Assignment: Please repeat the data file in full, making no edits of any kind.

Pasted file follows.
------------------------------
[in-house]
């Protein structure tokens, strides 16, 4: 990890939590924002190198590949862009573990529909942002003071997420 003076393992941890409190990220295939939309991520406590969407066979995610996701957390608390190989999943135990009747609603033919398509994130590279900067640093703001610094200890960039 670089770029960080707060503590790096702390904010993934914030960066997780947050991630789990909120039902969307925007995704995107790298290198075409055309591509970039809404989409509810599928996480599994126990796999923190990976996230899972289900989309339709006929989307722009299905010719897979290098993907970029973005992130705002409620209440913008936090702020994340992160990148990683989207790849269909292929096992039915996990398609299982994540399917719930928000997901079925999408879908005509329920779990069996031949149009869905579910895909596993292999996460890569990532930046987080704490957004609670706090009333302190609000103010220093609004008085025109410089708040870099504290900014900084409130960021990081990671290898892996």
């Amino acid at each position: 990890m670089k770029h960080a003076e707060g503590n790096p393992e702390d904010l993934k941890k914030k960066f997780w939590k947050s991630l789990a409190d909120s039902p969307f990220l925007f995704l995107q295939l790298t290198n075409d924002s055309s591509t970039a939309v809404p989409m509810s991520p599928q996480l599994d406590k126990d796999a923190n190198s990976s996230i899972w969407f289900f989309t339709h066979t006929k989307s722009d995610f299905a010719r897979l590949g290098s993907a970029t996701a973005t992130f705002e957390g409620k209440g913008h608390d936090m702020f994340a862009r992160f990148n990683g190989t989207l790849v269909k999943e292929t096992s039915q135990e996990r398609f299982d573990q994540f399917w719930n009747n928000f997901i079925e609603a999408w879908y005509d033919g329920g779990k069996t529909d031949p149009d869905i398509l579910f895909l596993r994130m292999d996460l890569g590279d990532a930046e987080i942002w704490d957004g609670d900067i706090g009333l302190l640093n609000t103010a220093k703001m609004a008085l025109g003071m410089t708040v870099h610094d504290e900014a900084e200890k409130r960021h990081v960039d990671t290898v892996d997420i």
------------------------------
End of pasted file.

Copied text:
[in-house]
């Protein structure tokens, strides 16, 4: 990890939590924002190198590949862009573990529909942002003071997420 003076393992941890409190990220295939939309991520406590969407066979995610996701957390608390190989999943135990009747609603033919398509994130590279900067640093703001610094200890960039 670089770029960080707060503590790096702390904010993934914030960066997780947050991630789990909120039902969307925007995704995107790298290198075409055309591509970039809404989409509810599928996480599994126990796999923190990976996230899972289900989309339709006929989307722009299905010719897979290098993907970029973005992130705002409620209440913008936090702020994340992160990148990683989207790849269909292929096992039915996990398609299982994540399917719930928000997901079925999408879908005509329920779990069996031949149009869905579910895909596993292999996460890569990532930046987080704490957004609670706090009333302190609000103010220093609004008085025109410089708040870099504290900014900084409130960021990081990671290898892996």
């Amino acid at each position: 990890m670089k770029h960080a003076e707060g503590n790096p393992e702390d904010l993934k941890k914030k960066f997780w939590k947050s991630l789990a409190d909120s039902p969307f990220l925007f995704l995107q295939l790298t290198n075409d924002s055309s591509t970039a939309v809404p989409m509810s991520p599928q996480l599994d406590k126990d796999a923190n190198s990976s996230i899972w969407f289900f989309t339709h066979t006929k989307s722009d995610f299905a010719r897979l590949g290098s993907a970029t996701a973005t992130f705002e957390g409620k209440g913008h608390d936090m702020f994340a862009r992160f990148n990683g190989t989207l790849v269909k999943e292929t096992s039915q135990e996990r398609f299982d573990q994540f399917w719930n009747n928000f997901i079925e609603a999408w879908y005509d033919g329920g779990k069996t529909d031949p149009d869905i398509l579910f895909l596993r994130m292999d996460l890569g590279d990532a930046e987080i942002w704490d957004g609670d900067i706090g009333l302190l640093n609000t103010a220093k703001m609004a008085l025109g003071m410089t708040v870099h610094d504290e900014a900084e200890k409130r960021h990081v960039d990671t290898v892996d997420i």